Michael Stenger, who resigned as the Senate’s sergeant-at-arms after the Jan. 6, 2021, storming of the Capitol exposed a lack of security planning, died on Monday. He was 71.
His family announced his death but did not give a cause or say where he died.
Mr. Stenger resigned under pressure from Senator Mitch McConnell, the Senate majority leader, a day after the insurrection by mobs supporting President Donald J. Trump. Senator Charles Schumer, Democrat of New York, the incoming majority leader, vowed to fire Mr. Stenger if he was still in office on Jan. 20, 2021.
As the sergeant-at-arms, Mr. Stenger was the Senate’s chief law enforcement officer, a role that also involves enforcing its rules and coordinating official events and visits. The insurrection presented him with an unprecedented challenge.
He found himself at the center of a breakdown in command that prevented the deployment of the National Guard to the Capitol before the Jan. 6 joint session of Congress to count the electoral votes for president.
Acting on intelligence that warned of possible violence that day, Steven Sund, the Capitol Police chief, sought approval from Mr. Stenger and his House counterpart, Paul Irving, to bring in the National Guard.
“If we would have had the National Guard,” Chief Sund told The Washington Post five days after the riots, “we could have held them at bay longer, until more officers from our partner agencies could arrive.”
Chief Sund testified to the Senate’s Rules and Homeland Security Committees on Feb. 23, 2021, that Mr. Irving had denied the request for help from the National Guard in part because he “was concerned with the optics of having National Guard present.” Mr. Irving denied saying that optics was a concern.
Mr. Stenger did not make the request, either, but directed Chief Sund to “lean forward” and ask the National Guard how quickly they could help. Mr. Stenger and Mr. Irving testified that they did not consider Chief Sund’s appeal for help a formal request to the Capitol Police Board, which oversees the department. Mr. Stenger and Mr. Irving were two of the board’s three members.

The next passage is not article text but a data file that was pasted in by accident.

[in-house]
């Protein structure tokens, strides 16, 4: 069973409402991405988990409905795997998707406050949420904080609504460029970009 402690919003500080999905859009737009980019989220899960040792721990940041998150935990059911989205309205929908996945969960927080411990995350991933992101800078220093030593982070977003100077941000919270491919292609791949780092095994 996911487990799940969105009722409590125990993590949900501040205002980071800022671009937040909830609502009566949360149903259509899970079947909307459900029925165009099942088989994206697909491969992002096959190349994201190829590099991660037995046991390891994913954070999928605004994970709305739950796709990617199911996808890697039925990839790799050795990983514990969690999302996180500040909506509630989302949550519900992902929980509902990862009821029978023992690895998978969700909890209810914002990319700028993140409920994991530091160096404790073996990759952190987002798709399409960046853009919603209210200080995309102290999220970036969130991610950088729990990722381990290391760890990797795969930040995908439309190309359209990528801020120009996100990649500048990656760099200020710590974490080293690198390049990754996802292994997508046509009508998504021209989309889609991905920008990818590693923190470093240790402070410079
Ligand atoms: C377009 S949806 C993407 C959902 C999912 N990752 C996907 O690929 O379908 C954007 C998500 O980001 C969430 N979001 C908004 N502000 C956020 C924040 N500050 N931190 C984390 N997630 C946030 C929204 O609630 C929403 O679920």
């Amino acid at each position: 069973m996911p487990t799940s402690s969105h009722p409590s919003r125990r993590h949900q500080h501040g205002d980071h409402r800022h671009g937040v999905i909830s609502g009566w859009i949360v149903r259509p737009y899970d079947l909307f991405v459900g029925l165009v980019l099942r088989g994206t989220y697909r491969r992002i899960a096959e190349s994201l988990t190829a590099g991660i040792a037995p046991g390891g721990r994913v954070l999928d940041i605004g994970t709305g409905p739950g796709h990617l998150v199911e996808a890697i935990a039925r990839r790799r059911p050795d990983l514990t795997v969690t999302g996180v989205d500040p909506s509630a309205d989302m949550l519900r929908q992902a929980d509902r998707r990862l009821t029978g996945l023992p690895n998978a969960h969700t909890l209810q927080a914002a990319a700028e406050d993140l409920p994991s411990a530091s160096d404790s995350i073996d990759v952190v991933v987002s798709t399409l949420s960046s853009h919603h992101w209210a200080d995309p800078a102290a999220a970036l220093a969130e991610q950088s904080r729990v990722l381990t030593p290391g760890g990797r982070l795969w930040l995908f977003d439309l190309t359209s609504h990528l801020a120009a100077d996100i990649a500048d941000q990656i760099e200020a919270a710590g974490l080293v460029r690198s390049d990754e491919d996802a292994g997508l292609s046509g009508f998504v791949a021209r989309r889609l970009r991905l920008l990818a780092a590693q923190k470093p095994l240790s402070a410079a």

Only at 2:10 p.m. on Jan. 6, after protesters had breached the Capitol, did Mr. Stenger and Mr. Irving issue an emergency declaration to allow Chief Sund to formally ask for the National Guard, according to a report by the Senate’s Rules and Homeland Security Committees. The Guard began to arrive after 5 p.m.
The report said that the members of the Capitol Police Board, Mr. Stenger among them, “did not appear to be fully familiar with the statutory and regulatory requirements for requesting National Guard support, which contributed to the delay in deploying the National Guard to the Capitol.”
In prepared remarks to the committees before he testified in February 2021, Mr. Stenger said that “whenever you prepare for a major event, you must always consider the possibility of some sort of civil disobedience at these demonstrations and plan accordingly. The events of Jan. 6 went beyond disobedience. This was a violent, coordinated attack where the loss of life could have been much worse.”
While the “ultimate blame” for Jan. 6 “lies with the unhinged criminals” who stormed the Capitol, Senator McConnell said the following day, “this fact does not and will not preclude our addressing the shocking failures in the Capitol’s security posture and protocols.”
Michael Conrad Stenger was born on July 11, 1950. After graduating from Fairleigh Dickinson University in New Jersey with a bachelor’s degree, he served in the Marine Corps, then joined the Secret Service, where, over 35 years, he rose to assistant director.
He was hired as assistant sergeant-at-arms for the Senate in 2011; became the deputy sergeant-at-arms in 2014; chief of staff in 2015; and the sergeant-at-arms in 2018.
Mr. Stenger is survived by his wife, Janet (Oechsner) Stenger; his daughter, Nicole Densmore; his son, Brian; two grandchildren, and his sisters, Kathy Anthony and Anne Froede.
A year before the Jan. 6 insurrection, Mr. Stenger performed a ceremonial role in another major event at the Capitol: he read a proclamation before the start of the first impeachment trial of Mr. Trump in the Senate.
“Hear ye, hear ye, hear ye,” he said, “all persons are commanded to keep silent on pain of imprisonment while the House of Representatives is exhibiting to the Senate of the United States articles of impeachment against Donald John Trump, president of the United States.”